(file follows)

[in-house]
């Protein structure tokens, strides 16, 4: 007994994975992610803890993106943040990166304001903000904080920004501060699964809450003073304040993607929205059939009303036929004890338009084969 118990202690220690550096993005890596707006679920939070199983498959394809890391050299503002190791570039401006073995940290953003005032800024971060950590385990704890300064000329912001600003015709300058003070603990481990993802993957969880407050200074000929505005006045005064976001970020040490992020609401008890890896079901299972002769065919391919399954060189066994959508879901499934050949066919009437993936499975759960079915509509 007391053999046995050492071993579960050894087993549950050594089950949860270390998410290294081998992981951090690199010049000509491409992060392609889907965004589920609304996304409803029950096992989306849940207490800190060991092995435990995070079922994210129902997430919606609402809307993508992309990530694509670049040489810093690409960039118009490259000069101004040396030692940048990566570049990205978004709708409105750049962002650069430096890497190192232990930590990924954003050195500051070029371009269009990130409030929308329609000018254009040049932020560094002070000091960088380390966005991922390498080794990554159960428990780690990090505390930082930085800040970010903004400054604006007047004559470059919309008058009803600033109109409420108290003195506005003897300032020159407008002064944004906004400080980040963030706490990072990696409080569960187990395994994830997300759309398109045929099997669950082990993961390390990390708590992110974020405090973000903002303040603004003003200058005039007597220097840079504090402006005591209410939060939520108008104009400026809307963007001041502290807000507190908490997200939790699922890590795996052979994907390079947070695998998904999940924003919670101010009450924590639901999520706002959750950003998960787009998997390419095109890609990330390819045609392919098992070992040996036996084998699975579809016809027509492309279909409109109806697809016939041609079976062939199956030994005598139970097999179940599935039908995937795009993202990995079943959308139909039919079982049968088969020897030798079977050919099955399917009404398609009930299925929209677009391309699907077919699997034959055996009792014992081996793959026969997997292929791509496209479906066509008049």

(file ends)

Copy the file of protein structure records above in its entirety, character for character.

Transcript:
[in-house]
């Protein structure tokens, strides 16, 4: 007994994975992610803890993106943040990166304001903000904080920004501060699964809450003073304040993607929205059939009303036929004890338009084969 118990202690220690550096993005890596707006679920939070199983498959394809890391050299503002190791570039401006073995940290953003005032800024971060950590385990704890300064000329912001600003015709300058003070603990481990993802993957969880407050200074000929505005006045005064976001970020040490992020609401008890890896079901299972002769065919391919399954060189066994959508879901499934050949066919009437993936499975759960079915509509 007391053999046995050492071993579960050894087993549950050594089950949860270390998410290294081998992981951090690199010049000509491409992060392609889907965004589920609304996304409803029950096992989306849940207490800190060991092995435990995070079922994210129902997430919606609402809307993508992309990530694509670049040489810093690409960039118009490259000069101004040396030692940048990566570049990205978004709708409105750049962002650069430096890497190192232990930590990924954003050195500051070029371009269009990130409030929308329609000018254009040049932020560094002070000091960088380390966005991922390498080794990554159960428990780690990090505390930082930085800040970010903004400054604006007047004559470059919309008058009803600033109109409420108290003195506005003897300032020159407008002064944004906004400080980040963030706490990072990696409080569960187990395994994830997300759309398109045929099997669950082990993961390390990390708590992110974020405090973000903002303040603004003003200058005039007597220097840079504090402006005591209410939060939520108008104009400026809307963007001041502290807000507190908490997200939790699922890590795996052979994907390079947070695998998904999940924003919670101010009450924590639901999520706002959750950003998960787009998997390419095109890609990330390819045609392919098992070992040996036996084998699975579809016809027509492309279909409109109806697809016939041609079976062939199956030994005598139970097999179940599935039908995937795009993202990995079943959308139909039919079982049968088969020897030798079977050919099955399917009404398609009930299925929209677009391309699907077919699997034959055996009792014992081996793959026969997997292929791509496209479906066509008049």